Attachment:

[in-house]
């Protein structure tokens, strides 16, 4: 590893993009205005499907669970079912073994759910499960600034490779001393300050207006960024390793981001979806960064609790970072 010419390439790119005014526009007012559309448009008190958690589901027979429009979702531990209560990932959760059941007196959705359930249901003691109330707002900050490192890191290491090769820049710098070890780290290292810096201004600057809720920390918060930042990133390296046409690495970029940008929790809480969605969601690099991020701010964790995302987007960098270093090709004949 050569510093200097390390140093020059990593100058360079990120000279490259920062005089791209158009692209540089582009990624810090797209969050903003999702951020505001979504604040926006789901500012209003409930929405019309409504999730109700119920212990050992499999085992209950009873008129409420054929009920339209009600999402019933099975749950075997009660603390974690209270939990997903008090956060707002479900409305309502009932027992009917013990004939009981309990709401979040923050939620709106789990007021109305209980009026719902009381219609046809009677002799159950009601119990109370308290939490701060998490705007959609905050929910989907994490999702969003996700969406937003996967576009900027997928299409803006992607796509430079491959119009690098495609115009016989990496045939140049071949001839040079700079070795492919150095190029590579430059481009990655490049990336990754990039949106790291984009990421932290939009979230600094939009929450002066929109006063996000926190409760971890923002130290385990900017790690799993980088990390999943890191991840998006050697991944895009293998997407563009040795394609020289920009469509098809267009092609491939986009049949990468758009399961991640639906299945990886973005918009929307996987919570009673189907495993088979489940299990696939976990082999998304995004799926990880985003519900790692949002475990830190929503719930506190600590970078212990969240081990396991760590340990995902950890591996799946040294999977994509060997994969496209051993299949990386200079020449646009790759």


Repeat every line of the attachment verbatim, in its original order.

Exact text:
[in-house]
């Protein structure tokens, strides 16, 4: 590893993009205005499907669970079912073994759910499960600034490779001393300050207006960024390793981001979806960064609790970072 010419390439790119005014526009007012559309448009008190958690589901027979429009979702531990209560990932959760059941007196959705359930249901003691109330707002900050490192890191290491090769820049710098070890780290290292810096201004600057809720920390918060930042990133390296046409690495970029940008929790809480969605969601690099991020701010964790995302987007960098270093090709004949 050569510093200097390390140093020059990593100058360079990120000279490259920062005089791209158009692209540089582009990624810090797209969050903003999702951020505001979504604040926006789901500012209003409930929405019309409504999730109700119920212990050992499999085992209950009873008129409420054929009920339209009600999402019933099975749950075997009660603390974690209270939990997903008090956060707002479900409305309502009932027992009917013990004939009981309990709401979040923050939620709106789990007021109305209980009026719902009381219609046809009677002799159950009601119990109370308290939490701060998490705007959609905050929910989907994490999702969003996700969406937003996967576009900027997928299409803006992607796509430079491959119009690098495609115009016989990496045939140049071949001839040079700079070795492919150095190029590579430059481009990655490049990336990754990039949106790291984009990421932290939009979230600094939009929450002066929109006063996000926190409760971890923002130290385990900017790690799993980088990390999943890191991840998006050697991944895009293998997407563009040795394609020289920009469509098809267009092609491939986009049949990468758009399961991640639906299945990886973005918009929307996987919570009673189907495993088979489940299990696939976990082999998304995004799926990880985003519900790692949002475990830190929503719930506190600590970078212990969240081990396991760590340990995902950890591996799946040294999977994509060997994969496209051993299949990386200079020449646009790759």